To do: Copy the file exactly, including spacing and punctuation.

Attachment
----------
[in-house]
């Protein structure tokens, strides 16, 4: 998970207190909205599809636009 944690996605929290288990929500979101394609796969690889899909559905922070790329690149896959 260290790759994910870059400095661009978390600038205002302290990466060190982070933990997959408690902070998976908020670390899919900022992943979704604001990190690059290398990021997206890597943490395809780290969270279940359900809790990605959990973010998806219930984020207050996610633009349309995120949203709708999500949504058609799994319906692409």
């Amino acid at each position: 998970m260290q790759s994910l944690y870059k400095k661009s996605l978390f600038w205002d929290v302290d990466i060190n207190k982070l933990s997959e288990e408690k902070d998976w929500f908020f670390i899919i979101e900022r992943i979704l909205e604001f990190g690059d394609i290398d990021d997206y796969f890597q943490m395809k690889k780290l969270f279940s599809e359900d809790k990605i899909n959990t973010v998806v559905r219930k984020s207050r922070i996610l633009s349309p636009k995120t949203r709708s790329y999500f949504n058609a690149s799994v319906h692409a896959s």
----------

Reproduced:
[in-house]
């Protein structure tokens, strides 16, 4: 998970207190909205599809636009 944690996605929290288990929500979101394609796969690889899909559905922070790329690149896959 260290790759994910870059400095661009978390600038205002302290990466060190982070933990997959408690902070998976908020670390899919900022992943979704604001990190690059290398990021997206890597943490395809780290969270279940359900809790990605959990973010998806219930984020207050996610633009349309995120949203709708999500949504058609799994319906692409």
């Amino acid at each position: 998970m260290q790759s994910l944690y870059k400095k661009s996605l978390f600038w205002d929290v302290d990466i060190n207190k982070l933990s997959e288990e408690k902070d998976w929500f908020f670390i899919i979101e900022r992943i979704l909205e604001f990190g690059d394609i290398d990021d997206y796969f890597q943490m395809k690889k780290l969270f279940s599809e359900d809790k990605i899909n959990t973010v998806v559905r219930k984020s207050r922070i996610l633009s349309p636009k995120t949203r709708s790329y999500f949504n058609a690149s799994v319906h692409a896959s």